While wine-tasting is the name of the skill, it is just as important to be able to evaluate a wine from the way it looks in your glass. For this, your glass should be about a third full. It is possible that through experience with this, you can even learn to identify certain varieties of grapes from their appearance (probably combined with other factors, like scent). A saturated, purple-black color wine is likely to be Syrah, while a lighter shade could suggest Pinot Noir. This knowledge can only really be gained through experience and guidance from another experienced wine-taster, which is why wine-tasting courses are highly recommended to fully appreciate what you see, smell and taste.
By holding the glass in your hand and gently rolling the wine around the bowl, you can gain a full appreciation of the depth of color in the wine. The center of the wine will be darkest while the edges will give you more of an idea of the range.
By holding the glass up to the light, you can judge how clear it is. Murkiness can be a sign of less care being taken in the wine-making process, although some wines are unfiltered and sediment can be seen in wines that have been shaken up slightly due to transport or clumsiness.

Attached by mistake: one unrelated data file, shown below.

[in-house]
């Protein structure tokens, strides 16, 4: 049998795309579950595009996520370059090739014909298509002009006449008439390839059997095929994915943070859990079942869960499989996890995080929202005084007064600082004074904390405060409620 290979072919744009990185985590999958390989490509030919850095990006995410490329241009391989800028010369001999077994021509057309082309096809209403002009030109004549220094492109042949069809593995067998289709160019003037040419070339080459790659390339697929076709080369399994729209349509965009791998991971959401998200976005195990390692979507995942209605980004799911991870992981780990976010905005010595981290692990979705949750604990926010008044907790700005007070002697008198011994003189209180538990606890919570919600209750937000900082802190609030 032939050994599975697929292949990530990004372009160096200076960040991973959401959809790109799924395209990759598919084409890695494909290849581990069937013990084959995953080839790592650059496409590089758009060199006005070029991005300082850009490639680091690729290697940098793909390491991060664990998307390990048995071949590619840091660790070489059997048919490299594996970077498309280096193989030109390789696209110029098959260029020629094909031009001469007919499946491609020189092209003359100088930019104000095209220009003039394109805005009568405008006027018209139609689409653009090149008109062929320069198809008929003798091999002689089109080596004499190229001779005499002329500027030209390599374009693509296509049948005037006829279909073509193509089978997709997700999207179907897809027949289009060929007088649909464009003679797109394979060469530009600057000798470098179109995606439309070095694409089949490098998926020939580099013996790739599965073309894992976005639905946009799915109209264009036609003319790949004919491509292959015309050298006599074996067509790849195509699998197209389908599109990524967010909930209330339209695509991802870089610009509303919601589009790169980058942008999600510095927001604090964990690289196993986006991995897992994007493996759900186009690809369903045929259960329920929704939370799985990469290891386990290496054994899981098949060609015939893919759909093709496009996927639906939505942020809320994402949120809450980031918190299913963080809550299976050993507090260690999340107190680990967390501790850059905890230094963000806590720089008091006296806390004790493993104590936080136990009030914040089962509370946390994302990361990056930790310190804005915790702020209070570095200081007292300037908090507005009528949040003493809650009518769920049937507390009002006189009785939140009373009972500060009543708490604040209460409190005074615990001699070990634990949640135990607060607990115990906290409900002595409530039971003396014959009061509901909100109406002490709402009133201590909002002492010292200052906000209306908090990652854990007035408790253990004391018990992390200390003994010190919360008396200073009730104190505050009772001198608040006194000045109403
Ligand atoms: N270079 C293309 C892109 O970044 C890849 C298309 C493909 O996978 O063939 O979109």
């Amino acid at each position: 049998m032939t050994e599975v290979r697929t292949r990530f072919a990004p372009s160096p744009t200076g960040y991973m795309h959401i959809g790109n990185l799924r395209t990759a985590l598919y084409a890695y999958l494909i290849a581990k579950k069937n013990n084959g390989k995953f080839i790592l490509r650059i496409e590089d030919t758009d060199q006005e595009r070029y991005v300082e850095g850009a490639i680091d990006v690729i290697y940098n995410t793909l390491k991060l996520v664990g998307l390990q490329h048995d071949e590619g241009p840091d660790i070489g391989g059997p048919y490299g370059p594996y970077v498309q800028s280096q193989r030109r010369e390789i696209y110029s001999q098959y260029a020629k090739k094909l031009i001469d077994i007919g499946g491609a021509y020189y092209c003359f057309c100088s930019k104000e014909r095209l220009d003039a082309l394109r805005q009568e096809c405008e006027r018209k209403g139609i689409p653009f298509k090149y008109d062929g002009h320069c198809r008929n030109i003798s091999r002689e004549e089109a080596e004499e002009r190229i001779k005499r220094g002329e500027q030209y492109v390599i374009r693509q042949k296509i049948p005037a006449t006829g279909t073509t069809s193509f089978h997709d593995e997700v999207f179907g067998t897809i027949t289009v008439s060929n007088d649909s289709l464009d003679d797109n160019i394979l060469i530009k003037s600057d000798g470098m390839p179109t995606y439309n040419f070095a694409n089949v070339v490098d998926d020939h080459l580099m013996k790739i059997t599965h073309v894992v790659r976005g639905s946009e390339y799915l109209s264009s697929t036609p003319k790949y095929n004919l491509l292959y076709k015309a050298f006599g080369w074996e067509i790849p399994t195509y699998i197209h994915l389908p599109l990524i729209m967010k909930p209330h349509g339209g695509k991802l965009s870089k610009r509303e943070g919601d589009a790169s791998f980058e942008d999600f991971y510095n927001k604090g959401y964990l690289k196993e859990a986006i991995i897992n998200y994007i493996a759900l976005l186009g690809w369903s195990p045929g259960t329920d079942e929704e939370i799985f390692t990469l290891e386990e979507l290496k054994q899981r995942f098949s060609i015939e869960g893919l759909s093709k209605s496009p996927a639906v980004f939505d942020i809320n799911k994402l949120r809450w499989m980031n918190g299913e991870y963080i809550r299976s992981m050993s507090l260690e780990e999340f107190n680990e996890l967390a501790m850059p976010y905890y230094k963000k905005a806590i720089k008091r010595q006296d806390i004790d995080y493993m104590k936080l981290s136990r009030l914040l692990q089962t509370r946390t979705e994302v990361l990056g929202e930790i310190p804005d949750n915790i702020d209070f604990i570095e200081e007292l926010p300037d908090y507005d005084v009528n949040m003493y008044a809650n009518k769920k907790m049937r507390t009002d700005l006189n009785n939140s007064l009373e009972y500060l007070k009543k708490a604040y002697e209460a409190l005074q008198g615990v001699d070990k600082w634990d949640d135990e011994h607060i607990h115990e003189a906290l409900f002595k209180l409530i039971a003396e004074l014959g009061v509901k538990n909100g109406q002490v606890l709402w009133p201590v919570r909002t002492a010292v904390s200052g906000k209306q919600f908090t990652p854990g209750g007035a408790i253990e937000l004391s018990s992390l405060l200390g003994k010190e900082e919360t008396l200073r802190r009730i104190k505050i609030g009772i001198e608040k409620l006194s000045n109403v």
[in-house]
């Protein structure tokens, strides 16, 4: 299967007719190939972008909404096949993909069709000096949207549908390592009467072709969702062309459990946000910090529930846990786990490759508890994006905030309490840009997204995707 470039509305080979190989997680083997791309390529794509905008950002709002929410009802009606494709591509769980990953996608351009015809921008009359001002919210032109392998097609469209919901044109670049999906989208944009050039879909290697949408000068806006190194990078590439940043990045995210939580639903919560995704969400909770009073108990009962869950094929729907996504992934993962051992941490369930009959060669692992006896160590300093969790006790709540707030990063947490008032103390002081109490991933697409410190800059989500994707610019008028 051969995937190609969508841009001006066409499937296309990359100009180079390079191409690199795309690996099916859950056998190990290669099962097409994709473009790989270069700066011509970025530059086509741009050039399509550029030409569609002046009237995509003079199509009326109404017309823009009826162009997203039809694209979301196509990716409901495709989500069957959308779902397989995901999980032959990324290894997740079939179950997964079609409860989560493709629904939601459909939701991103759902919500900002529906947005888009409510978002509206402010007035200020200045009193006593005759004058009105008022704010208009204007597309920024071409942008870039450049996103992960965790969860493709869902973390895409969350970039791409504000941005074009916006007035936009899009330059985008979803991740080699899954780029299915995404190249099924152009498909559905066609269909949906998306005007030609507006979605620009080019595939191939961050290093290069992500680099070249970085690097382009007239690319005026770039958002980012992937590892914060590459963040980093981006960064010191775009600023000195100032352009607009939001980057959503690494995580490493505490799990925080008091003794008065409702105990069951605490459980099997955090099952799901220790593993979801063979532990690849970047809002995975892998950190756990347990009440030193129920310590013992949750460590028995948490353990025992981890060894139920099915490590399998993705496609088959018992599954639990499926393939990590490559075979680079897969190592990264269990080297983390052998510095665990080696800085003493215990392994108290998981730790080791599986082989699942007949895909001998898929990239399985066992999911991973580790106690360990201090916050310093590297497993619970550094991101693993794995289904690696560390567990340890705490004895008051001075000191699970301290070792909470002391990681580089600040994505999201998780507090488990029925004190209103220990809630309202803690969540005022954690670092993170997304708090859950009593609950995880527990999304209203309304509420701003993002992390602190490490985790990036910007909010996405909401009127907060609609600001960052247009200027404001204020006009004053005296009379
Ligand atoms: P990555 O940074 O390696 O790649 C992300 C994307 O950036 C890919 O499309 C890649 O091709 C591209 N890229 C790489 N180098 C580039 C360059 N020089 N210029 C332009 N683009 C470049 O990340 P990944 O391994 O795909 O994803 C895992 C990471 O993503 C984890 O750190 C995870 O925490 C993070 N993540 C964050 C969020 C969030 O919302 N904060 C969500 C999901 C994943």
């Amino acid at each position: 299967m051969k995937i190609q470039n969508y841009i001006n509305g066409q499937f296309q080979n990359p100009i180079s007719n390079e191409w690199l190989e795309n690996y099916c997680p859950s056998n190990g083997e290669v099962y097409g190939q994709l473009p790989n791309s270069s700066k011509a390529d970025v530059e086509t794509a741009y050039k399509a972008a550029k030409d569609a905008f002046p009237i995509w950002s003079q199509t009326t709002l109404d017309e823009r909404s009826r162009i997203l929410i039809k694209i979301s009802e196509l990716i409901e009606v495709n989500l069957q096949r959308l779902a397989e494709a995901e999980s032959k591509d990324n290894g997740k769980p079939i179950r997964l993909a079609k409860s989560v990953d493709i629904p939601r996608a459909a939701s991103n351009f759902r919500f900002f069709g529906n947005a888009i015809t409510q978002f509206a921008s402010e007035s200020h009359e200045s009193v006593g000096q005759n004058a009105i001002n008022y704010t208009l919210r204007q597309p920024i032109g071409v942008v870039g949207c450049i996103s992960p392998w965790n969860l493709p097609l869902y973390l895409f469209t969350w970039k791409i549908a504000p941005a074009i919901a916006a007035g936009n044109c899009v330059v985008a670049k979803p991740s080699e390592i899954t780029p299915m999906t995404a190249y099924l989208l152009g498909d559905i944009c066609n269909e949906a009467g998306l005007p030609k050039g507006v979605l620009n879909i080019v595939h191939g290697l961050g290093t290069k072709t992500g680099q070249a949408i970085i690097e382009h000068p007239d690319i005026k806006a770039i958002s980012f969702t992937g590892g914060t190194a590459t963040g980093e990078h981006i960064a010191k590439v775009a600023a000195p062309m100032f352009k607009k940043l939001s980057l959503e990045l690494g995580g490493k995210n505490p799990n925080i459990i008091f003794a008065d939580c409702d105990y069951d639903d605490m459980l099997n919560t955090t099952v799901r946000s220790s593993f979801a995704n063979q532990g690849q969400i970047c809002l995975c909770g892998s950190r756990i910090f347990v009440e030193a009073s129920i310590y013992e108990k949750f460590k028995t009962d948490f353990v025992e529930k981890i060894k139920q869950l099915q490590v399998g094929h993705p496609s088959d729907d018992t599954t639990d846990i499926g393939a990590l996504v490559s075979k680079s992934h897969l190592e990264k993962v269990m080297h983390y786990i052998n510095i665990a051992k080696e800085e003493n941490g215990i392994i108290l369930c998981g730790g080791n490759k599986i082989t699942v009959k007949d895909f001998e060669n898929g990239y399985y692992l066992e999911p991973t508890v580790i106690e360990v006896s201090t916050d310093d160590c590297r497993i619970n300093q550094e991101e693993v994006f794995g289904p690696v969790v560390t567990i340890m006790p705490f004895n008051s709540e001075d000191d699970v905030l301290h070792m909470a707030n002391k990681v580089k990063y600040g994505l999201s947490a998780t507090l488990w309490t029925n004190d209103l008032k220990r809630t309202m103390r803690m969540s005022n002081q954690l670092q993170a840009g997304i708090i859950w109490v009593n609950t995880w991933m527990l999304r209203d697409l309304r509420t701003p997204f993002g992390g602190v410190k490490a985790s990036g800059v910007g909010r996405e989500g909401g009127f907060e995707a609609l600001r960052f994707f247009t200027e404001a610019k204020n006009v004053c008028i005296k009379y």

If you tilt the glass so that the wine lies in a thin layer toward the rim, you can judge the age and weight of the wine. Pale and watery color indicates that the wine is quite weak, while a rusty color can indicate that the wine has oxidized and is thus past its optimum through aging or mishandling.
Finally, the stereotypical wine-tasting trick: swirl the wine in the glass. If this produces little ‘tears’ or ‘legs’ on the glass, it is a sign of a wine with higher alcohol or glycerin (sugar) content. These wines tend to have more weight and be ‘riper’ than other wines.